Uber Technologies said on Wednesday that "the world's first self-driving Ubers are now on the road." The ride-hailing giant has put four vehicles into service equipped with its prototype self-driving system (with backup drivers on board) giving rides to Uber customers in Pittsburgh.
It's a milestone in the industrywide race to fully autonomous vehicles, and it raises two questions: First, when will Uber arch-rival Lyft launch its own self-driving pilot program with partner General Motors (GM -5.59%)? And second, is this program a message to potential Uber investors about its long-awaited IPO?
What Uber said about its self-driving pilot program
In a blog post signed by CEO Travis Kalanick and Uber's vice president of self-driving technology, Anthony Levandowski, the company said it would invite its "most loyal Pittsburgh customers" to request a self-driving Uber when one of the vehicles is available.
That probably won't be often, at least at first. For now, there are only four self-driving vehicles available to provide rides, though Uber says there are more on the way. Each of the vehicles will have two Uber employees sitting in front to monitor the car's systems -- and to take over driving in situations the technology isn't yet ready to handle.
Uber noted in its blog post that its recent acquisition of Otto, a Silicon Valley start-up that had been working on driverless-truck technology, had helped bolster its self-driving engineering efforts. (Levandowski was the founder of Otto.)
What it means for Uber: A proof point on the way to an ambitious vision
It's a step closer to realizing Kalanick's vision of an entirely automated ride-hailing service. That vision probably won't be realized for several more years (at least), but having actual self-driving Ubers on the road, even under significant limitations, is a huge milestone for the company.
It's significant for another reason: As Uber's program expands, more people will be able to get a taste of what it's like to ride in a self-driving car. As more people experience the technology, interest and demand for it will likely rise.
What it means for Lyft: Second place, but will it matter?
It means that Lyft got beat. But Uber's victory may not mean much in the long run, because the first self-driving Lyft vehicles probably aren't far behind.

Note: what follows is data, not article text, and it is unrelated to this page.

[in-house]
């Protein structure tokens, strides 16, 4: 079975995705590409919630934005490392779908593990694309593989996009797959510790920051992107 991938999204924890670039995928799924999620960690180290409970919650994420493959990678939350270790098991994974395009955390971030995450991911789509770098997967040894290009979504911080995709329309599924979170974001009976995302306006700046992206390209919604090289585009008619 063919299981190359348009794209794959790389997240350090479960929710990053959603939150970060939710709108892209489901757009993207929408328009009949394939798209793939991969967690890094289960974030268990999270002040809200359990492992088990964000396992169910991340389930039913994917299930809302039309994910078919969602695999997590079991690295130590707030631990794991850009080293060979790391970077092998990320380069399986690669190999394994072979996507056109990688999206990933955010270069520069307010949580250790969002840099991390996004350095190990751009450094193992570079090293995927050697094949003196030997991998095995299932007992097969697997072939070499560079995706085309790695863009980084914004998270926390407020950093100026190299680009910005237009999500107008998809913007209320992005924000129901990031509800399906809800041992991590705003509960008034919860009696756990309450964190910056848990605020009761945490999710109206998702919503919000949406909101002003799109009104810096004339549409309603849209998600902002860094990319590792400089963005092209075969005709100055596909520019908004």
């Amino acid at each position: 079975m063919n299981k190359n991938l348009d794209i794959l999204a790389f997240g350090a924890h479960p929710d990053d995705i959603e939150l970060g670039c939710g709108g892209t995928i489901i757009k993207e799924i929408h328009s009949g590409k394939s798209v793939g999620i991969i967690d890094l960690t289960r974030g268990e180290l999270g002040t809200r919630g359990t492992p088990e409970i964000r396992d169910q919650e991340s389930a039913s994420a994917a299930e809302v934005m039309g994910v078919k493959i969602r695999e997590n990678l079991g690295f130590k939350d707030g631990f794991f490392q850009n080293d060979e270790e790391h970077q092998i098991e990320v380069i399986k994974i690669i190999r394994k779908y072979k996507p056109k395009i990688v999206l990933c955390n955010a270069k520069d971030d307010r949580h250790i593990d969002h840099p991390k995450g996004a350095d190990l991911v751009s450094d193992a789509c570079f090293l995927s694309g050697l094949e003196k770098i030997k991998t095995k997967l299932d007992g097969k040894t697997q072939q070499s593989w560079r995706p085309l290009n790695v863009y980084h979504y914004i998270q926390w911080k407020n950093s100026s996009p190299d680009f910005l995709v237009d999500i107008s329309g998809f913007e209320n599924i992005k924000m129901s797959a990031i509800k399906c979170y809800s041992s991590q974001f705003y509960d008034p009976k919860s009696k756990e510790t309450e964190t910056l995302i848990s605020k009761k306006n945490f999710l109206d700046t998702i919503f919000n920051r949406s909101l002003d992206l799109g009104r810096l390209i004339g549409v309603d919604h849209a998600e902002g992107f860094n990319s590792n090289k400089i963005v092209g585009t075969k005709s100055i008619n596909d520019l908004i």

Back in May, Lyft executives told The Wall Street Journal that the company would begin its own pilot self-driving program in an unnamed American city "within a year." That program is expected to use electric Chevrolet Bolts equipped with the latest version of GM's self-driving technology, which is believed to have made significant advances since GM's acquisition of self-driving start-up Cruise Automation.
It's possible GM isn't quite ready to put its technology to the test with real Lyft passengers. It's also possible the partners are simply waiting for Chevy Bolts: GM's first long-range electric car won't be in full production for another couple of months.
Still, GM has hinted that some of the first production Bolts are destined for ride-hailing and car-sharing duties. It's possible Lyft's own pilot program will be up and running before long.
The upshot: Another step toward Uber's long-awaited IPO?
Investors have eagerly awaited a chance to buy shares of Uber on the open market. In recent months, we've seen some signs that Uber is gearing up for its long-awaited offering -- most significantly that it unloaded its money-torching China business.
This self-driving pilot program might be another sign. It may be Kalanick's way of showing potential investors that Uber's self-driving research program isn't just talk, but rather something that can and will lead to a major shift in its business. It's just a tiny pilot program for now, but you don't have to squint too hard to see the future from here.